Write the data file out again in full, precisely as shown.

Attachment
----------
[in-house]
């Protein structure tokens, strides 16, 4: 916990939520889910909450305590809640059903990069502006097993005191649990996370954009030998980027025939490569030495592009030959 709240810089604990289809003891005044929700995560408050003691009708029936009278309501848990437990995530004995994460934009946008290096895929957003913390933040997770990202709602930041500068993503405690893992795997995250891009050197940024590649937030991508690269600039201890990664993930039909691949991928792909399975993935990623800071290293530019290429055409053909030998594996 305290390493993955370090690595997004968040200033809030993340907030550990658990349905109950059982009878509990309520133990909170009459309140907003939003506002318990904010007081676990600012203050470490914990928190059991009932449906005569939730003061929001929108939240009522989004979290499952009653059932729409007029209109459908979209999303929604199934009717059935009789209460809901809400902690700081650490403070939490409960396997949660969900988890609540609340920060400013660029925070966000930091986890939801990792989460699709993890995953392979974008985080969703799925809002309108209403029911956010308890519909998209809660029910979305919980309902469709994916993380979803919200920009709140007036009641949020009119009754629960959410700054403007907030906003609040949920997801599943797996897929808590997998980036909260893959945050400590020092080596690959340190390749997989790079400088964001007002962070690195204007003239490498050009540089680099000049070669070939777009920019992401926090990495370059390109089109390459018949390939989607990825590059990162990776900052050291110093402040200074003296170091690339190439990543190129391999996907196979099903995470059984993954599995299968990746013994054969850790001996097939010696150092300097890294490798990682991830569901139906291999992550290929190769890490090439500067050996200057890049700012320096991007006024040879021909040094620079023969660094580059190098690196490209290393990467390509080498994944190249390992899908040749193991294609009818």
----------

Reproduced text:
[in-house]
């Protein structure tokens, strides 16, 4: 916990939520889910909450305590809640059903990069502006097993005191649990996370954009030998980027025939490569030495592009030959 709240810089604990289809003891005044929700995560408050003691009708029936009278309501848990437990995530004995994460934009946008290096895929957003913390933040997770990202709602930041500068993503405690893992795997995250891009050197940024590649937030991508690269600039201890990664993930039909691949991928792909399975993935990623800071290293530019290429055409053909030998594996 305290390493993955370090690595997004968040200033809030993340907030550990658990349905109950059982009878509990309520133990909170009459309140907003939003506002318990904010007081676990600012203050470490914990928190059991009932449906005569939730003061929001929108939240009522989004979290499952009653059932729409007029209109459908979209999303929604199934009717059935009789209460809901809400902690700081650490403070939490409960396997949660969900988890609540609340920060400013660029925070966000930091986890939801990792989460699709993890995953392979974008985080969703799925809002309108209403029911956010308890519909998209809660029910979305919980309902469709994916993380979803919200920009709140007036009641949020009119009754629960959410700054403007907030906003609040949920997801599943797996897929808590997998980036909260893959945050400590020092080596690959340190390749997989790079400088964001007002962070690195204007003239490498050009540089680099000049070669070939777009920019992401926090990495370059390109089109390459018949390939989607990825590059990162990776900052050291110093402040200074003296170091690339190439990543190129391999996907196979099903995470059984993954599995299968990746013994054969850790001996097939010696150092300097890294490798990682991830569901139906291999992550290929190769890490090439500067050996200057890049700012320096991007006024040879021909040094620079023969660094580059190098690196490209290393990467390509080498994944190249390992899908040749193991294609009818």